The pack is certainly an improved area for the Australia U20s but it will still have a tough time dealing with the tightheads of England and Scotland and it’s in the back line where Australia will look for advantages. Tuttle will provide urgency and accurate distribution from scrum-half and a centre pairing of Tuipulotu and Magnay is more than capable of opening up defences, especially with an ambitious full-back like Jack Maddocks joining the line.

Player to watchMack Mason

Just like you would expect from someone who sounds like an American private eye from the 30’s, Mason is as fast-minded on the pitch as he is fast-footed. The fly-half has an intuitive understanding of the game and plays with calmness and ambition in equal measure. His last-minute kick against New Zealand last month secured a historic victory for Australia and he looks to be a player who thrives under pressure.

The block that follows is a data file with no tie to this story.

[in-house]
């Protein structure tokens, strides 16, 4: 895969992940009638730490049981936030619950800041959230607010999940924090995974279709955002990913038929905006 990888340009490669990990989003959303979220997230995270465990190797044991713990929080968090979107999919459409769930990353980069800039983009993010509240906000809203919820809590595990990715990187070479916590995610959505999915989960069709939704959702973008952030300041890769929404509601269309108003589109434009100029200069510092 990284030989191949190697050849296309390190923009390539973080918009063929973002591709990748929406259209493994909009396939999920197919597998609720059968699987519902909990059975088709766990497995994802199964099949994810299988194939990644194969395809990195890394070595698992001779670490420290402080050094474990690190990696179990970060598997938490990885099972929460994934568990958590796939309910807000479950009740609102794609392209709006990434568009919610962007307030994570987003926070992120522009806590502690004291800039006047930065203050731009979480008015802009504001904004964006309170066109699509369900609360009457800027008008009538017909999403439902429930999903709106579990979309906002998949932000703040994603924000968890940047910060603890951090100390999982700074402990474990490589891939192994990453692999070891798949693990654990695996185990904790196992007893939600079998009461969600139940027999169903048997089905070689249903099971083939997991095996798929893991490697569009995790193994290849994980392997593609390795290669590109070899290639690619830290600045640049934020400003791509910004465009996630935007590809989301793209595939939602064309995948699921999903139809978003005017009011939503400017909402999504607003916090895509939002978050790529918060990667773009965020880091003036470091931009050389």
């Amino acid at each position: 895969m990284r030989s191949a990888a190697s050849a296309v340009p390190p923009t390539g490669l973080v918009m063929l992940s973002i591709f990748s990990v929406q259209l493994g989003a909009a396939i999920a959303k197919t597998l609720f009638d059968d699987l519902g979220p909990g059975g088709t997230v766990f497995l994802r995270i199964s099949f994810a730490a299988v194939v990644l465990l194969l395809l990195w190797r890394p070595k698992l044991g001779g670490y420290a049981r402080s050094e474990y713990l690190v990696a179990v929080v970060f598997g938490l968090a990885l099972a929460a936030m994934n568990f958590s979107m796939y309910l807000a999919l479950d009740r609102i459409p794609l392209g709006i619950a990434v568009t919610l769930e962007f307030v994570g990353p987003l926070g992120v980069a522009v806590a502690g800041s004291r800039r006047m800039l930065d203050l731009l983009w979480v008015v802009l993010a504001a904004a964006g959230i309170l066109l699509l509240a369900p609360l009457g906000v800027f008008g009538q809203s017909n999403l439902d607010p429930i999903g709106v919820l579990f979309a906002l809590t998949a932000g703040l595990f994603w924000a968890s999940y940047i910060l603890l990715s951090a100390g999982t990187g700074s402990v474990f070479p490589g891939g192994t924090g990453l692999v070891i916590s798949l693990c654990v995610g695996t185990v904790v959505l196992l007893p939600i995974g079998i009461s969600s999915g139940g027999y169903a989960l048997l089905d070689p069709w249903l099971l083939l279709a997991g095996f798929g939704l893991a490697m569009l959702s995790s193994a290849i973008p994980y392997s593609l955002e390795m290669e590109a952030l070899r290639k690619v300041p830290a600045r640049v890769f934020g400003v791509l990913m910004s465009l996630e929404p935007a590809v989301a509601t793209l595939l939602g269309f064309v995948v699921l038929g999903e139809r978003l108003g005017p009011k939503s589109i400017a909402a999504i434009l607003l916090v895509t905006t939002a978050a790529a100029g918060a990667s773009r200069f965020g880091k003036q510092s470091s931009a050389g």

3rd in Pool B. This could just as easily be 1st and that’s a measure of how tight this pool should be. This position is predicated on both England and Scotland beating Australia, and they both have the squads capable of doing so. Australia’s performance in the set-piece will dictate those matches as much as anything and as stands, they look short of both their northern hemisphere rivals in that area.


Head coach John Dalziel has built one hell of a dark horse this year. This Scotland side were excellent against England in the Six Nations, putting in one of the best defensive showings - at any level - of recent years, and though their performances dipped as their players were requisitioned by Edinburgh and Bath, they will have them all back for the U20 Championship.